Probably like most Americans, the first I ever heard of Vegemite was in 1983, a throw-away line in “Down Under” by Men at Work:
Buying bread from a man in Brussels
He was six-foot-four and full of muscles
I said, “Do you speak-a my language?”
He just smiled and gave me a Vegemite sandwich
For a while, I thought he said, “And gave me a bite of my sandwich,” which, I admit, does not make sense, but this is rock music, not the New York Review of Books. And then I wondered whether it was just a made up word.
But it’s real. And it’s a food, although views differ on how edible it is.
So what is it? Vegemite is an Australian brewers yeast extract, made from stuff that would otherwise be thrown out after beer making. It seems not to have an American counterpart.
But there is a British counterpart—Marmite—and intense rivalry between their respective adherents. (If you’ve ever gotten either Marmite or Vegemite on your fingers, you’ll know that “adherent” is a most apt term.)
It sounds biblical: “Verily, the Marmites did march into the valley of the Vegemites and did smite them, and there was lamentation among the muffins, and the beans on toast trembled and were sore afraid.”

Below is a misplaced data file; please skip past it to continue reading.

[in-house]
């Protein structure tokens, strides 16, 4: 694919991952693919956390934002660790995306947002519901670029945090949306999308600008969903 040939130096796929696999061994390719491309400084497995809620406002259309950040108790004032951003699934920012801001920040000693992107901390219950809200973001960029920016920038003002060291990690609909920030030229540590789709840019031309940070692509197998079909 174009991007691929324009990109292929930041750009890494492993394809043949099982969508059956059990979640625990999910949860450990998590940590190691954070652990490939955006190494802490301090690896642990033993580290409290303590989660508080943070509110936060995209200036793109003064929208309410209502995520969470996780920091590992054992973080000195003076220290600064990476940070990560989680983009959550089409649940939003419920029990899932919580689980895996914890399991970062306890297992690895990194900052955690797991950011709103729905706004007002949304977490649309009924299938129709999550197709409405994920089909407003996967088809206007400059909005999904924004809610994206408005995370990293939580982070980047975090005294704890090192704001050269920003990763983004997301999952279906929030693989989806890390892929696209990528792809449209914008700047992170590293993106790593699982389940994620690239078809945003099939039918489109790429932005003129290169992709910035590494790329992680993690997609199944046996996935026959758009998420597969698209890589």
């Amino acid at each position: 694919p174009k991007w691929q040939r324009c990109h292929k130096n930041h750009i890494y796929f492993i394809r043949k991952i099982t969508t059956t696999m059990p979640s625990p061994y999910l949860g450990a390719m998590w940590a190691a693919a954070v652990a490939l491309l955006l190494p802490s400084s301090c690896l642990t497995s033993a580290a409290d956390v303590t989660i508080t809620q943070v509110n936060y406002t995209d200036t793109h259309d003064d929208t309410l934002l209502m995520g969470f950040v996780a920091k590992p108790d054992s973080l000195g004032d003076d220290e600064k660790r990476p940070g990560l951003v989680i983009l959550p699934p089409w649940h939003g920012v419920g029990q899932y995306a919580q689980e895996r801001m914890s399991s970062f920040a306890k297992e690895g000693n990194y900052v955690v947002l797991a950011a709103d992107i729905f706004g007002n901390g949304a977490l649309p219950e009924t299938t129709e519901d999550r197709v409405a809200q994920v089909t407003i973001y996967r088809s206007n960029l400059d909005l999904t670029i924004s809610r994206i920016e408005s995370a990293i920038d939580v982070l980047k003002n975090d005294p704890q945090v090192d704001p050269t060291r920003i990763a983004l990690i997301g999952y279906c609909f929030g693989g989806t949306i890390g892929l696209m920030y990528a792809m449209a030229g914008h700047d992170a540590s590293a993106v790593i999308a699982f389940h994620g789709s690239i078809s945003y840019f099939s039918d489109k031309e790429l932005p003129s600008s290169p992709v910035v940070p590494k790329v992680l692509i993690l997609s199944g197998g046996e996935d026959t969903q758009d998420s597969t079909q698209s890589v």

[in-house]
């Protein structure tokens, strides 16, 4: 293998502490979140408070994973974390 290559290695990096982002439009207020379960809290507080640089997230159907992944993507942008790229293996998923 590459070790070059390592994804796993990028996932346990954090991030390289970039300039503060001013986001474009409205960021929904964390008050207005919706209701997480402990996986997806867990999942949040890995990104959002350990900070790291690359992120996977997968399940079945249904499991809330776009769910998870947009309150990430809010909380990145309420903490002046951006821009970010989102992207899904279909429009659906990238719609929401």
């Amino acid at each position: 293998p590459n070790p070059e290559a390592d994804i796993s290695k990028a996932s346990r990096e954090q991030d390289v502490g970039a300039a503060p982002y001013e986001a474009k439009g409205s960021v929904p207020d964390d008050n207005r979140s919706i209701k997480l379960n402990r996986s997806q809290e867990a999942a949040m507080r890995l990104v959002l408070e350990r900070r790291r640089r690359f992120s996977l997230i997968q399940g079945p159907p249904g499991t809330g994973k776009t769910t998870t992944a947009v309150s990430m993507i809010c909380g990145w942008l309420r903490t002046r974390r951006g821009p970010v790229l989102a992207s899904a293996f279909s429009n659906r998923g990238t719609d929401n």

We have both in our kitchen at the moment. I like them both (but bear in mind that I also like Spam). Marmite has a richer color; Vegemite is easier to spread. I smear the stuff on toast and English muffins. They have a kind of beefy taste, even though neither has ever been near a cow or any other animal.
But both of them are definitely salty. I mean Dead Sea salty, melt the ice on the sidewalk salty, use it to drive away garden slugs salty. But while the sodium content of either would redline your sphygmo-manometer were you to trowel it on like cream cheese, it’s more likely you’d spread it thin, and thus the typical percentages of RDA aren’t that alarming (8 percent for Marmite; 8.3 for Vegemite). Okay, they’re a little alarming.
Vegemite tried to market a low salt version, “My First Vegemite,” intended primarily for children. But it was received tepidly. Seems people like their Vegemite salty. (See also alcohol-free beer.)
The two spreads do have redeeming nutritional qualities, as both are rich in B-vitamins. And they have umami, the loosely defined savory quality associated with meat and soy sauce. It’s a way to give a meaty quality to a vegetarian dish, or to punch up the beefy flavor in a stew. And Nigella Lawson tells us how to make Marmite spaghetti. Um, you go ahead, I’ll wait here for you.
I take it from talking to people from the “mite” countries that whether you fall into the Vege- or Mar- camp is established in childhood. Like Minnesotans with Farmalls vs. John Deeres, you were either a Marmite family or a Vegemite family.
I ran into a member of the latter a few months ago at the local Safeway, where, to clear inventory to make room for an expanded pharmacy, they had marked down a lot of ethnic foods.
As she and I sorted through the shelves of bargain salsas and gefilte fish, I said I wished that Vegemite were easier to find in the USA. I acknowledged that Marmite could be found at many area stores.
“Marmite!” she said, mock-shivering. “That’s the Devil’s paste!”